• I was given a choice between an arm or chest port for chemo. Any input /

    Asked by mbjoring on Tuesday, March 12, 2013

    I was given a choice between an arm or chest port for chemo. Any input /

    12 Answers from the Community

    12 answers
    • CAS1's Avatar

      In my personal opinion I said NO to the port because I felt it was a bad omen for me.

      over 3 years ago
    • still_fighting's Avatar

      Well I have a chest port and from the people I've spoken with who have an arm port I think I chose the right one. I just had my chest port replaced after 3/4 yrs and am doing great. It was so much better than taking my meds through my arms. The blood draws are still taken from my arms but all my meds go through my port. I will always have a port because of the type of leukemia I have so with that in mind I'd rather have the chest port. I hope this helps.

      over 3 years ago
    • healed123's Avatar

      I love my chest port. Not only is it convenient for chemo, but I also get my blood drawn from it. At firs it felt weird having it, but after awhile I got use to it. I hardly realize it's there unless I actually look at it.

      over 3 years ago
    • LauraJo's Avatar

      I was not offered a choice - I had 2 chest ports. I must say,they beat the snot out of having your hands & arms poked constantly, and always being black & blue. Just ask your surgeon, if possible, to site it where it won't be rubbed constantly by your bra strap. My first one was rubbed constantly; the second was sited more to the center to avoid that problem. Also, my first port was a double - I have never gotten a good reason why that was necessary. I am a small boned woman, and my surgeon used a single port for the second one & it was much less trouble. Just a couple of things for you to ask about that may be helpful.

      over 3 years ago
    • BLBragg's Avatar

      My husband had a chest port where he received his chemo, they drew blood and gave him fluids. He never had a problem. My aunt had an arm port and she was not happy. Said it was uncomfortable. Hope this helps!

      over 3 years ago
    • karen1956's Avatar

      also posted on the other question....my port was in my upper arm on the inside....it was just fine...no problem with clothing or any activities....I think it was better than the chest would have been...but then again, I wasn't given a choice!!!!

      over 3 years ago
    • Cmurphy's Avatar

      My husband has had a chest port for over two years with no problems whatsoever with one exception- he wishes that it had been put on the other side of his chest as it interferes with hunting in the placement of his rifle. When it was placed, the prognosis was so dismal that it did not cross his mind that he would ever be hunting again. But he has. Be hopeful in deciding where the port should be and how it might impact your activities!!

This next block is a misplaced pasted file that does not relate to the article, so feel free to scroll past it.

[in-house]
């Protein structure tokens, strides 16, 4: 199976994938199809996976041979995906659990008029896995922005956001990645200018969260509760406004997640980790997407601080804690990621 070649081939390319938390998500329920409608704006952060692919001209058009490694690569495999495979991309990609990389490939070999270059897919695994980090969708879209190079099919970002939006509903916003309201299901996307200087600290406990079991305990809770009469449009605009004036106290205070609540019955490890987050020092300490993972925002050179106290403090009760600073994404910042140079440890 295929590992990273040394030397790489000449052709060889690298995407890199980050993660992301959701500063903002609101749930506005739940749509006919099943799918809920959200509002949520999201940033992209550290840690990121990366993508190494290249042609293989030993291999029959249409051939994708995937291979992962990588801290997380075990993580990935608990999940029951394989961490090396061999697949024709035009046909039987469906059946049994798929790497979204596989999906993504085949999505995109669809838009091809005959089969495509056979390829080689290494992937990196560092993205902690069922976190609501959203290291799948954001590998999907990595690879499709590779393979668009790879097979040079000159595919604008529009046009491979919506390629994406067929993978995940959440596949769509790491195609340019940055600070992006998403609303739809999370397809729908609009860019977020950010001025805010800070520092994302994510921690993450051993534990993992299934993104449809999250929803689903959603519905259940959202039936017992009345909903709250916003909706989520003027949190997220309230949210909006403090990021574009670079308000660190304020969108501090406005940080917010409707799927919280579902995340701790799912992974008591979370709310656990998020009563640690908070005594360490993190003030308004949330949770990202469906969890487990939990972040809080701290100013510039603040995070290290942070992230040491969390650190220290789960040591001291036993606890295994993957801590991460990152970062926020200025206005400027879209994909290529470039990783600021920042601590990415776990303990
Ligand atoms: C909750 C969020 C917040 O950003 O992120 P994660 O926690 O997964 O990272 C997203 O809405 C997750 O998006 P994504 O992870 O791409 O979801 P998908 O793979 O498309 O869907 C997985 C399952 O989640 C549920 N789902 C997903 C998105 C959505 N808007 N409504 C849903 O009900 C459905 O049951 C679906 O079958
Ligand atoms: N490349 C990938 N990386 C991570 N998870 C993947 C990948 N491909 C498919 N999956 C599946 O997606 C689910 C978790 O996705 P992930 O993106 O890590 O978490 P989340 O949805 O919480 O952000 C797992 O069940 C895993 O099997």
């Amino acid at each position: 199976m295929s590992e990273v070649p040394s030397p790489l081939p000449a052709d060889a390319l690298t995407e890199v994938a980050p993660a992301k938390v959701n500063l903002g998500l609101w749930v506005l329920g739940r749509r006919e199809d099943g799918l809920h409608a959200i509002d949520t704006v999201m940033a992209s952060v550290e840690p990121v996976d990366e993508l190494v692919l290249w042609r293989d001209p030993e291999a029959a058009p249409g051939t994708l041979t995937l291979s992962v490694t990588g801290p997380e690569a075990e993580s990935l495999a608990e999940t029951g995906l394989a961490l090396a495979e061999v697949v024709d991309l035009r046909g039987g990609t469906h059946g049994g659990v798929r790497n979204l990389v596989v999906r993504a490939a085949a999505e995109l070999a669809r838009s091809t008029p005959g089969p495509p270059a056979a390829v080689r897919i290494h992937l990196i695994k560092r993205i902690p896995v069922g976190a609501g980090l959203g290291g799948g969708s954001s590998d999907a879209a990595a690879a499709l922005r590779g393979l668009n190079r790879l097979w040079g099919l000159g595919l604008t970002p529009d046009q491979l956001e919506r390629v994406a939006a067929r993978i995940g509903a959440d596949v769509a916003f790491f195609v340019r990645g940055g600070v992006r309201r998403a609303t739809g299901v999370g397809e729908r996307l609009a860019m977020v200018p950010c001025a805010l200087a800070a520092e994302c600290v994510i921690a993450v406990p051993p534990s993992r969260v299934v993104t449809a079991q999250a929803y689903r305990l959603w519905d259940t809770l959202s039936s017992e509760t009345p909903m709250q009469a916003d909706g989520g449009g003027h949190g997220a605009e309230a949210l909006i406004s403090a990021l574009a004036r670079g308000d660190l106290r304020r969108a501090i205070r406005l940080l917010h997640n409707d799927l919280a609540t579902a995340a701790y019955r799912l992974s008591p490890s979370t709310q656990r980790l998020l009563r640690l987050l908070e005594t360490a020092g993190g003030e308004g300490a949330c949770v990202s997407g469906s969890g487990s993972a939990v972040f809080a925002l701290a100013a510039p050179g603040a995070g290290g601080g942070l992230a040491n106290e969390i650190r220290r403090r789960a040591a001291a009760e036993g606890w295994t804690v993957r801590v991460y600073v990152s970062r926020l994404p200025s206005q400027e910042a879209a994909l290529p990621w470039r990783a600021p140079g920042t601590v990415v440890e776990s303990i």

over 3 years ago
    • myb's Avatar

      I have a chest port on left side as right handed which I agree beats the heck out of needles in the arms for chemo and blood draws/scans. Though I am coming up on my next 3 month checkup and when I receive the All Clear from my Oncologist (thinking positive), I get to schedule surgery to remove it. My Onc likes to keep the port in till 1 yr of surgery or 6 months after chemo. I will not miss it that's for sure.

      over 3 years ago
    • pancrease54's Avatar

      No question in my mind. Go with the chest port, forget the arm port. That was my experience. And good luck! With the chest port you won't destroy your veins!

      over 3 years ago
    • ruthieq's Avatar

      Chest is closer to the spot where they need to have the medication go in. The shorter the route the less chance of infection, kinking of the line, or problems. I was a port and PICC line nurse before cancer came. I had a port in my chest and I tell everyone to at least get the port. They will put it in the opposite side of your chest from the affected side. Additionally from my experience in accessing ports, the chest is least painful spot to do so and can be anchored better there. In the arm there is nothing to anchor the port to prevent it sliding or moving around or even flipping. Get the superport that you can still get xrays, CT scans, and MRIs. They are made of plastic.

      over 3 years ago
    • SandiD's Avatar

      I had no regrets having a chest port. I never thought I would miss it, but I sure do every time I am poked now! Good luck!

      over 3 years ago
    • ACLewis51's Avatar


      over 3 years ago

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